CONCEPTS IN TRANSMISSION TRANSPORT
usually display a 55% efficiency or somewhat better. With such an efficiency, gain (
in decibels) is then
= 20 log
D + 20 log
F + 7.5
F is the frequency in gigahertz and D is the diameter of the parabolic reflector
in feet. In metric units we have
= 20 log
D + 20 log
F + 17.8
D is in meters and F is in gigahertz.
Running a Path/Site Survey
. This exercise can turn out to be the most
important step in the design of an LOS microwave link (or hop). We have found through
experience that mountains move (i.e., map error), buildings grow, grain elevators appear
where none were before, east of Madrid a whole high-rise community goes up, and
Another point from experience: If someone says "line-of-sight" conditions exist on a
certain path, don't believe it ! Line of sight must be precisely defined. We reiterate that
for each obstacle in the LOS microwave path, earth curvature with proper
be added to obstacle height, 0.6 of the first Fresnel zone must be added on top of that,
and then 50 ft for trees and 10 ft more for growth must be added if in a vegetated area
(to avoid foliage-loss penalties).
Much of the survey is to verify findings and conclusions of the path profile. Of course,
each site must be visited to determine the location of the radio equipment shelter, the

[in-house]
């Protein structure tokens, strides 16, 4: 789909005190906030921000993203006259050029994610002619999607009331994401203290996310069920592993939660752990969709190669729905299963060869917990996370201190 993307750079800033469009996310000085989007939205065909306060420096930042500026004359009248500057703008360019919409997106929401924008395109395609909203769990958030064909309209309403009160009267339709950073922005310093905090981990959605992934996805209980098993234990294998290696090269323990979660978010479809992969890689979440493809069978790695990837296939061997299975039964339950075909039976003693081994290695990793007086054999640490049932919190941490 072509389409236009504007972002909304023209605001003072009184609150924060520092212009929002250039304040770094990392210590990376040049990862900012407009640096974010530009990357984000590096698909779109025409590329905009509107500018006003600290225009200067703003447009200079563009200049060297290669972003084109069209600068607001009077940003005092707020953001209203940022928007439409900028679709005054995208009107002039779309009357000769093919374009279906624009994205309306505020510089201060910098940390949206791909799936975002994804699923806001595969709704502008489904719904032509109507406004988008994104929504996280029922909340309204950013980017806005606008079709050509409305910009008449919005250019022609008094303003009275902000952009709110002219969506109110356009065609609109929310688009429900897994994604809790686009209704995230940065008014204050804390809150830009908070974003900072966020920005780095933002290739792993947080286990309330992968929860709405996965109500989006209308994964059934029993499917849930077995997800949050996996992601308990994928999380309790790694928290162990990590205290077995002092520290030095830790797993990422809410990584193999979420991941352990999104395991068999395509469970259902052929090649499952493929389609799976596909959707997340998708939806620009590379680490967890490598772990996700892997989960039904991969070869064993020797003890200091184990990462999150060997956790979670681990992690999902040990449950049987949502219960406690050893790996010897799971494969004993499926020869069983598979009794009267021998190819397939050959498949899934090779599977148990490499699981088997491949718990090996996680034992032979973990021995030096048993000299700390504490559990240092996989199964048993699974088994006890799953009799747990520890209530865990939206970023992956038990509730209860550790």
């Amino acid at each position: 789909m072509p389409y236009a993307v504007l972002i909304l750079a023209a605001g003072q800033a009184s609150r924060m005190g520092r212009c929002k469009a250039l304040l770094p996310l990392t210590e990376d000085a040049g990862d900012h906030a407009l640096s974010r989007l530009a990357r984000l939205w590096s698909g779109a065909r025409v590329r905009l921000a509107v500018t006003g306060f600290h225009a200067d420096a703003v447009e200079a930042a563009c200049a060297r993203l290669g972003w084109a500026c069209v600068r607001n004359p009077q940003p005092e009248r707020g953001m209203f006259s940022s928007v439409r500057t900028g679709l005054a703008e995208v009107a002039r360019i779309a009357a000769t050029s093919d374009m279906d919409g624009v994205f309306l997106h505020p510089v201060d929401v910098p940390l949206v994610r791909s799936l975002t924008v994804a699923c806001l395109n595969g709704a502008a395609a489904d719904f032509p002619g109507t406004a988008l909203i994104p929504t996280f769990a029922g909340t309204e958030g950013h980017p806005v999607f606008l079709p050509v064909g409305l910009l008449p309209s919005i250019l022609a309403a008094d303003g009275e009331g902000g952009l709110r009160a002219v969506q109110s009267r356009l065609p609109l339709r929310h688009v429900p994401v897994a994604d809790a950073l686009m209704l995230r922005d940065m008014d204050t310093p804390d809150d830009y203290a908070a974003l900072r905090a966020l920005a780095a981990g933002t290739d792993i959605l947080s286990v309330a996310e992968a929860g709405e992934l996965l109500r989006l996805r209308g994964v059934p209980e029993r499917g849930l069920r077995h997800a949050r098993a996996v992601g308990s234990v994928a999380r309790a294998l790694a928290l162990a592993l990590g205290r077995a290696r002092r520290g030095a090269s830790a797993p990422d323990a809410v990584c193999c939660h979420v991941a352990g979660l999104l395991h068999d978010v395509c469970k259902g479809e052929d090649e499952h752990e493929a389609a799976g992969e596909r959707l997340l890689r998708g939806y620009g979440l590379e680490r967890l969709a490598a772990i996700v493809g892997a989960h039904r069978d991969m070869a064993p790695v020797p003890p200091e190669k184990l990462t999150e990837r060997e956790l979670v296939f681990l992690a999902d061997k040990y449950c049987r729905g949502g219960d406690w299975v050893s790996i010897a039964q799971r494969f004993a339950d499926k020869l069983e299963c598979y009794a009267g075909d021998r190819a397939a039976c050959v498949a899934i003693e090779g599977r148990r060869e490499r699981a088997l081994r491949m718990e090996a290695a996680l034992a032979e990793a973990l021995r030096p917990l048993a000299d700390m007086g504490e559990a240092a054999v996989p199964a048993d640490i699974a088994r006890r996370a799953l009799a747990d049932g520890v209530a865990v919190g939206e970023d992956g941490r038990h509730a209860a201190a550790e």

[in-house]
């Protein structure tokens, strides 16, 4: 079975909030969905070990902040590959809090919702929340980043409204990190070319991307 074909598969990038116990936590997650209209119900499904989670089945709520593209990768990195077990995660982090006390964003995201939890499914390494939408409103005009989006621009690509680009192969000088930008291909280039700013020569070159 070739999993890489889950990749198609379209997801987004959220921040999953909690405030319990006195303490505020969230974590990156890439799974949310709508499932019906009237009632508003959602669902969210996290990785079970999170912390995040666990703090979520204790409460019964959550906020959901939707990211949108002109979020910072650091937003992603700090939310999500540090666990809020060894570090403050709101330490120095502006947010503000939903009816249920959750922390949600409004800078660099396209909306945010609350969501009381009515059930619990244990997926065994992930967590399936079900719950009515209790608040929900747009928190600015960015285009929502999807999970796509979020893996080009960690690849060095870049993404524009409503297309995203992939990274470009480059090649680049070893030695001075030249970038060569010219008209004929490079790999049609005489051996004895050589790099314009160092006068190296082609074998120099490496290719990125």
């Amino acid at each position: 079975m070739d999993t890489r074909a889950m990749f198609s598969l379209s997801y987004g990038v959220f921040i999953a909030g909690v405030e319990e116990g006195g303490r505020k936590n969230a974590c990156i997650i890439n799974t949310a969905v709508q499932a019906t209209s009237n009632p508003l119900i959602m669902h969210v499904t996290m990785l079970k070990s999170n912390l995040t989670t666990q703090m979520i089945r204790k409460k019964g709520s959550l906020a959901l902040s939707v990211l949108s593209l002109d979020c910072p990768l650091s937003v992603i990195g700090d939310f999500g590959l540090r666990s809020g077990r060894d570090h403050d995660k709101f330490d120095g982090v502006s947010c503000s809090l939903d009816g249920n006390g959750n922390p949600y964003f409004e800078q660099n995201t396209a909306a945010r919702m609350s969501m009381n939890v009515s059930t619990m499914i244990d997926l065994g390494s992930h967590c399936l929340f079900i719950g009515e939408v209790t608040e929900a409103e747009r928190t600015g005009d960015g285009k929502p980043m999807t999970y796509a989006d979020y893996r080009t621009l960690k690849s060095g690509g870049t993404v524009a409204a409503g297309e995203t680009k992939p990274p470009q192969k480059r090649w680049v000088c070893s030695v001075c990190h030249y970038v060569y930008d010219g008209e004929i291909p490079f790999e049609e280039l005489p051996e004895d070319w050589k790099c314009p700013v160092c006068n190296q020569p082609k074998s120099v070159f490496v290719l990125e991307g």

location of the tower, whether site improvement is required, the nearest prime power
lines, and site access, among other items to be investigated.
Site/path survey personnel must personally inspect the sites in question, walking/driving
the path or flying the path in a helicopter, or a combination thereof. The use of GPS
receivers are helpful to verify geographical positions along the path, including altitudes.
Fades, Fading, and Fade Margins
In Section 22.214.171.124.2 we showed how path loss can be calculated. This was a fixed loss that
can be simulated in the laboratory with an attenuator. On very short radio paths below
about 10 GHz, the signal level impinging on the distant-end receiving antenna, assuming
full LOS conditions, can be calculated to less than 1 dB. If the transmitter continues to
give the same output, the RSL will remain uniformly the same over long periods of time,
for years. As the path is extended, the measured RSL will vary around a median. The
signal level may remain at that median for minutes or hours, and then suddenly drop
and then return to the median again. In other periods and/or on other links, this level
variation can be continuous for periods of time. Drops in level can be as much as 30 dB
or more. This phenomenon is called fading. The system and link design must take fading
into account when sizing or dimensioning the system/link.
As the RSL drops in level, so does the
. As the
decreases, there is a
deterioration in error performance; the BER degrades. Fades vary in depth, duration, and
frequency (i.e., number of fade events per unit of time). We cannot eliminate the fades,
Often it is advisable to add 10 ft (or 3 m) of safety factor on top of the 0.6 first Fresnel zone clearance to
avoid any diffraction-loss penalties.
GPS stands for global positioning system.